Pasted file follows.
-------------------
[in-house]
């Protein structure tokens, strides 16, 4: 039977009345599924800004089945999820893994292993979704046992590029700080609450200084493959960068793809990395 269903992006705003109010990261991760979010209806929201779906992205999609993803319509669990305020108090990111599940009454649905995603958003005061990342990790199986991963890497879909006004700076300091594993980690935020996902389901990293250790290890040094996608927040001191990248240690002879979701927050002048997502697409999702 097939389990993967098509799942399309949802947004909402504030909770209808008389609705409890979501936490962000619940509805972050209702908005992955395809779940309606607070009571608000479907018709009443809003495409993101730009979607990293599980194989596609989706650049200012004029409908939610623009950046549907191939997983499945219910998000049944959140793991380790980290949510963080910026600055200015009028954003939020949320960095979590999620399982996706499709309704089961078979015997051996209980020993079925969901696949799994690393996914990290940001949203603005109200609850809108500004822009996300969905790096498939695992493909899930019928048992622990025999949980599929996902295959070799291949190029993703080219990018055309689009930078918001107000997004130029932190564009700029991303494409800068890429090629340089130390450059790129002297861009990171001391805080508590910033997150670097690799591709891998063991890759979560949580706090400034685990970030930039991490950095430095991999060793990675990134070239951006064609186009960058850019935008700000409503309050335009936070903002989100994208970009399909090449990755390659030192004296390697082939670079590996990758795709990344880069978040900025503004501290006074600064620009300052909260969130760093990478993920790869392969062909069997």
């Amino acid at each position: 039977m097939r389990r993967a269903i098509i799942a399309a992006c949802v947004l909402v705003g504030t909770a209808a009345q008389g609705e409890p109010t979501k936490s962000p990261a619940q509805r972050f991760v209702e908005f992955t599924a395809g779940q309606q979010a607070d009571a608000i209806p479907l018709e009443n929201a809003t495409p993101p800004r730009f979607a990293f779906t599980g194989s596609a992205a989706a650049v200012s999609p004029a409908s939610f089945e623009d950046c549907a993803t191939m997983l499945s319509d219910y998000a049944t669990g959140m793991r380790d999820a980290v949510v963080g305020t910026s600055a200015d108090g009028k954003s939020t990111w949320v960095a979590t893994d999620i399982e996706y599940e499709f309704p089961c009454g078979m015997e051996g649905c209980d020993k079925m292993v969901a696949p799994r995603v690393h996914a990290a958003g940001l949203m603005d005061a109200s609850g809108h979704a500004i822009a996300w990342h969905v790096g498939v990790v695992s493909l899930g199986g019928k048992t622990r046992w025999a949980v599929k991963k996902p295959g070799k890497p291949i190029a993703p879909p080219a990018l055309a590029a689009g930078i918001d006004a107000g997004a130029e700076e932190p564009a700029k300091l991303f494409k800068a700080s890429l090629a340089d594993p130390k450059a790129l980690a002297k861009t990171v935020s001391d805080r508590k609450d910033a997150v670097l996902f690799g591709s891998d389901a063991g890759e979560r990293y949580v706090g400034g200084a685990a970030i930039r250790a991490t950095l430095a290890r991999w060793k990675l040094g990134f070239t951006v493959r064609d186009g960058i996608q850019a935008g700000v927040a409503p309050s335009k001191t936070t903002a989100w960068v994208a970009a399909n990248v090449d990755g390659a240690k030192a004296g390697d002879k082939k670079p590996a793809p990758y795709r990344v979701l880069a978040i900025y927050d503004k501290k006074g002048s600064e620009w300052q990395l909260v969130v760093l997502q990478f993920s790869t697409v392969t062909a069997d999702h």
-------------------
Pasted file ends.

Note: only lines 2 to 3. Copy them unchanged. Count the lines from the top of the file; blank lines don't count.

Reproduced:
């Protein structure tokens, strides 16, 4: 039977009345599924800004089945999820893994292993979704046992590029700080609450200084493959960068793809990395 269903992006705003109010990261991760979010209806929201779906992205999609993803319509669990305020108090990111599940009454649905995603958003005061990342990790199986991963890497879909006004700076300091594993980690935020996902389901990293250790290890040094996608927040001191990248240690002879979701927050002048997502697409999702 097939389990993967098509799942399309949802947004909402504030909770209808008389609705409890979501936490962000619940509805972050209702908005992955395809779940309606607070009571608000479907018709009443809003495409993101730009979607990293599980194989596609989706650049200012004029409908939610623009950046549907191939997983499945219910998000049944959140793991380790980290949510963080910026600055200015009028954003939020949320960095979590999620399982996706499709309704089961078979015997051996209980020993079925969901696949799994690393996914990290940001949203603005109200609850809108500004822009996300969905790096498939695992493909899930019928048992622990025999949980599929996902295959070799291949190029993703080219990018055309689009930078918001107000997004130029932190564009700029991303494409800068890429090629340089130390450059790129002297861009990171001391805080508590910033997150670097690799591709891998063991890759979560949580706090400034685990970030930039991490950095430095991999060793990675990134070239951006064609186009960058850019935008700000409503309050335009936070903002989100994208970009399909090449990755390659030192004296390697082939670079590996990758795709990344880069978040900025503004501290006074600064620009300052909260969130760093990478993920790869392969062909069997």
């Amino acid at each position: 039977m097939r389990r993967a269903i098509i799942a399309a992006c949802v947004l909402v705003g504030t909770a209808a009345q008389g609705e409890p109010t979501k936490s962000p990261a619940q509805r972050f991760v209702e908005f992955t599924a395809g779940q309606q979010a607070d009571a608000i209806p479907l018709e009443n929201a809003t495409p993101p800004r730009f979607a990293f779906t599980g194989s596609a992205a989706a650049v200012s999609p004029a409908s939610f089945e623009d950046c549907a993803t191939m997983l499945s319509d219910y998000a049944t669990g959140m793991r380790d999820a980290v949510v963080g305020t910026s600055a200015d108090g009028k954003s939020t990111w949320v960095a979590t893994d999620i399982e996706y599940e499709f309704p089961c009454g078979m015997e051996g649905c209980d020993k079925m292993v969901a696949p799994r995603v690393h996914a990290a958003g940001l949203m603005d005061a109200s609850g809108h979704a500004i822009a996300w990342h969905v790096g498939v990790v695992s493909l899930g199986g019928k048992t622990r046992w025999a949980v599929k991963k996902p295959g070799k890497p291949i190029a993703p879909p080219a990018l055309a590029a689009g930078i918001d006004a107000g997004a130029e700076e932190p564009a700029k300091l991303f494409k800068a700080s890429l090629a340089d594993p130390k450059a790129l980690a002297k861009t990171v935020s001391d805080r508590k609450d910033a997150v670097l996902f690799g591709s891998d389901a063991g890759e979560r990293y949580v706090g400034g200084a685990a970030i930039r250790a991490t950095l430095a290890r991999w060793k990675l040094g990134f070239t951006v493959r064609d186009g960058i996608q850019a935008g700000v927040a409503p309050s335009k001191t936070t903002a989100w960068v994208a970009a399909n990248v090449d990755g390659a240690k030192a004296g390697d002879k082939k670079p590996a793809p990758y795709r990344v979701l880069a978040i900025y927050d503004k501290k006074g002048s600064e620009w300052q990395l909260v969130v760093l997502q990478f993920s790869t697409v392969t062909a069997d999702h």